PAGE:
Born on a buried sand nest on the edge of the great Mara River, he ate voraciously his first several years, swimming madly away from the large bull frogs the size of soccer balls that gobbled up little crocs by the dozens.

A few years later when he reached a couple feet long he had to eat only a few days each week. He lie motionless just under the water at the shoreline, jumping up twice his length to snatch a bird trying to flee. Soon, irony of ironies, he was hunting the frogs.

When he reached his early teens he was too big to hide any longer among the water lilies in the crags of the great Mara. He began to crawl out onto the rocks to get warmed by the sun like the big guys.

It wasn’t long ago that he started to sleep more and more. When he woke hungry he waited for a small impala coming to drink and that was only a few times every couple months. But back then he ate his hunger rather than the impala if there were any big guys around. He’d seen some buddies persist only to lose the prey to one of the Mara monsters, and sometimes even parts of their snout.

Now at a robust 7-8 feet he found himself with no appetite except twice a year. He slept the rest of the time behind a secluded and log hidden under a big leafed tamarila bush that hung over the river.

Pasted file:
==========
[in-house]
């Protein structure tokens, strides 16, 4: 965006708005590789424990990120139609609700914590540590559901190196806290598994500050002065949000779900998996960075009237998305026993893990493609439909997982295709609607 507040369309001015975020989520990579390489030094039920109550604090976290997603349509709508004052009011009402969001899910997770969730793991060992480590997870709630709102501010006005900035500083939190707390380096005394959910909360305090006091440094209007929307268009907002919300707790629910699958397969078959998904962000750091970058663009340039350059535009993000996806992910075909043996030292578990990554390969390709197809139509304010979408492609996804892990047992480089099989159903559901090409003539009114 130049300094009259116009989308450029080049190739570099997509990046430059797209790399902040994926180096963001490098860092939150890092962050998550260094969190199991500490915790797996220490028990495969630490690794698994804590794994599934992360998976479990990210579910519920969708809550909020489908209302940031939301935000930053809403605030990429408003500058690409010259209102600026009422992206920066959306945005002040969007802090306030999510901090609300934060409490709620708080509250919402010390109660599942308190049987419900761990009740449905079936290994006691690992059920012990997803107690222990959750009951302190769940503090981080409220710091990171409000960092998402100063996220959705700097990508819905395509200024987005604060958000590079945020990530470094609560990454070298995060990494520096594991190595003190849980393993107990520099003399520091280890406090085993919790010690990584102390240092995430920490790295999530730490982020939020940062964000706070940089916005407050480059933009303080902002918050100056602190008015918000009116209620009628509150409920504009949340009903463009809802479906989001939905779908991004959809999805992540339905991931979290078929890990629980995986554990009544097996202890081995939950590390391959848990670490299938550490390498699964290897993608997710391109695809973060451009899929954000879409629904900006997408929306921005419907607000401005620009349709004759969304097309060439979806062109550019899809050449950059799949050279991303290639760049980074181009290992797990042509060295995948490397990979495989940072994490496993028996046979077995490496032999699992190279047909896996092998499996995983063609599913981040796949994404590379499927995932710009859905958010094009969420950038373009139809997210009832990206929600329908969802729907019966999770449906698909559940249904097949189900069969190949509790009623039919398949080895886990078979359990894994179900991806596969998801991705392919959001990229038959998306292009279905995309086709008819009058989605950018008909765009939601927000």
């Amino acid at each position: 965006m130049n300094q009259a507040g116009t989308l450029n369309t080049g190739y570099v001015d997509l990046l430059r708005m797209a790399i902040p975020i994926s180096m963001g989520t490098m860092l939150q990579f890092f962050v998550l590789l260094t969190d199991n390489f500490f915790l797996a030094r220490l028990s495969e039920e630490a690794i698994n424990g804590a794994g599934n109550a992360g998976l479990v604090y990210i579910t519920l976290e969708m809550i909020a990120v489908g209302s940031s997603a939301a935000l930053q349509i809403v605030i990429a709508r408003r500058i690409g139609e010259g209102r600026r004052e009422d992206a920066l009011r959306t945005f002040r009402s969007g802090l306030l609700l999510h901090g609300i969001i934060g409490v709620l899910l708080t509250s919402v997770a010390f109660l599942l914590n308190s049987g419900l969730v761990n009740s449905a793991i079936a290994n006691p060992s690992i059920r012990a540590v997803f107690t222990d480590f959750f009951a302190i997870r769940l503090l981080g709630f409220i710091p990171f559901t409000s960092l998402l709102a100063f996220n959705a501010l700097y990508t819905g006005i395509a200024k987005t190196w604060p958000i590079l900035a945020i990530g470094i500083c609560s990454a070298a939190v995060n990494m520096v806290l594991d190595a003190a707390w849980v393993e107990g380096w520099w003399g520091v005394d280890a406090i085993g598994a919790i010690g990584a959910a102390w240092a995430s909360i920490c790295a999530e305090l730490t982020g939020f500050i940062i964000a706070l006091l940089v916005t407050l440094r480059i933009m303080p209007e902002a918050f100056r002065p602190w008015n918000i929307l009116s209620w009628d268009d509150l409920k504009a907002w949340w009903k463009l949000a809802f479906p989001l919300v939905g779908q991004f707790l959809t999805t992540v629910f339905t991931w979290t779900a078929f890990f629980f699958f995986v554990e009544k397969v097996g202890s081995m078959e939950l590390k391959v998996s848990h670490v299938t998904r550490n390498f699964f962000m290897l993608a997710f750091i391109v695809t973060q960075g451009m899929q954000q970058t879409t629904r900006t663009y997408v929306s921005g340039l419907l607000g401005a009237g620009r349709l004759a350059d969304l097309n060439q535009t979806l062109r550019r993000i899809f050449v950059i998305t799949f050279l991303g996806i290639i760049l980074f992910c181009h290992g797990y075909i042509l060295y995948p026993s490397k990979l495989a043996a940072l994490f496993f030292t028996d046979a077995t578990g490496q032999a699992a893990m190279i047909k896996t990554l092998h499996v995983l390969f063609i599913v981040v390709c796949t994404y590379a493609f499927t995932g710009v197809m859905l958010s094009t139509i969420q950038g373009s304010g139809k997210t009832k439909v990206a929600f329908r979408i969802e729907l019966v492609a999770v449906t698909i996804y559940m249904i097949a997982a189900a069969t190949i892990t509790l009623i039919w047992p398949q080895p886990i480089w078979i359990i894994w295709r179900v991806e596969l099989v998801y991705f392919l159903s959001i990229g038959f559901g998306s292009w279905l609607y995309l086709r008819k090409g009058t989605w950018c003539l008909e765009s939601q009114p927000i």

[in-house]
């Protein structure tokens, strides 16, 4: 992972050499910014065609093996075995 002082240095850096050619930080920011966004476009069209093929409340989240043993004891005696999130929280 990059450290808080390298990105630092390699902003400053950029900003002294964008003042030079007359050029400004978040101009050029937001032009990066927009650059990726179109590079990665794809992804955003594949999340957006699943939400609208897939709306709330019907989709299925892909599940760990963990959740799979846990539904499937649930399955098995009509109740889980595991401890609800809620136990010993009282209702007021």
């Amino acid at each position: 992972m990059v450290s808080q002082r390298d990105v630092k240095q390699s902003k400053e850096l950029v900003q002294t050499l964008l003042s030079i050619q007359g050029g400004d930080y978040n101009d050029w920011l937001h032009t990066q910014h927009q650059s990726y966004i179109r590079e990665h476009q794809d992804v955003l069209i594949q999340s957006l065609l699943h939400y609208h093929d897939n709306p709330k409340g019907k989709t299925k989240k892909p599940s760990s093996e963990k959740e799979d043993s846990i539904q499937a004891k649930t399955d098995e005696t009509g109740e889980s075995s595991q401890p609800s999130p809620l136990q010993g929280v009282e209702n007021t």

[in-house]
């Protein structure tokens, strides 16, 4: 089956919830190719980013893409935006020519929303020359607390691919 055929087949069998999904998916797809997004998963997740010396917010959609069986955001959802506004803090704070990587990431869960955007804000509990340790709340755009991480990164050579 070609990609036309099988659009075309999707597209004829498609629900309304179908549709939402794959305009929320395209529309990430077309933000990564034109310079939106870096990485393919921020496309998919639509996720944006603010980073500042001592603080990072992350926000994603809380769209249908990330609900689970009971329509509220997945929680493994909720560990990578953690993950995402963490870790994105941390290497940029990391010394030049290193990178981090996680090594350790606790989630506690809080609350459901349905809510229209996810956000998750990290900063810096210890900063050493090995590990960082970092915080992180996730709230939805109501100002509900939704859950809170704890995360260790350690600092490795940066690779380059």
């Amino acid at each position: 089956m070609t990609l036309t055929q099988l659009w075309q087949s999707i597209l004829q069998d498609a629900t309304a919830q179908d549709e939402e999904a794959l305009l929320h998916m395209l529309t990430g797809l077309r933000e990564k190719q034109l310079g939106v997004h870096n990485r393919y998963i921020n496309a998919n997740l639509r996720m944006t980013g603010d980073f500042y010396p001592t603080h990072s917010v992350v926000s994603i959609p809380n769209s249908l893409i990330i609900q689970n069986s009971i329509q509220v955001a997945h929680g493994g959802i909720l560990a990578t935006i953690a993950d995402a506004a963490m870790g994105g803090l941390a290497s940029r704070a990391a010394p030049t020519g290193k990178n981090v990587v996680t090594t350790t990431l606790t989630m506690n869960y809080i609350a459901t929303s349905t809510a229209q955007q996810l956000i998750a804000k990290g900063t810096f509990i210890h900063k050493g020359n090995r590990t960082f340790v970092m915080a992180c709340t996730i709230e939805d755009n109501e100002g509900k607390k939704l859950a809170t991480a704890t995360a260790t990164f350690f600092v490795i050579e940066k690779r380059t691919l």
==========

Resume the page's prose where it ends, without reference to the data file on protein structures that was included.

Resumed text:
His hunger woke him the day we saw him. Perhaps, too, he felt the ripples of the big guys slipping into the river. Whatever it was he was famished.

So no longer junior he couldn’t hang back an instant longer, because the moment he started to swim again after his several month sleep his appetite grew extreme. He hurried out no longer deterred by the current, his sleek powerful body cutting through the turbulent Mara waters as if it were a still lake in the mountains.

Suddenly he was with others his size swimming but without any real direction, nothing to hunt in the deep middle of the river. Then all of a sudden he saw one of his buddies snapping at a head with horns that bobbed among three or four of his peers. The horns weren’t sharp at the end or shiny in the sun. They looked puffy and grey.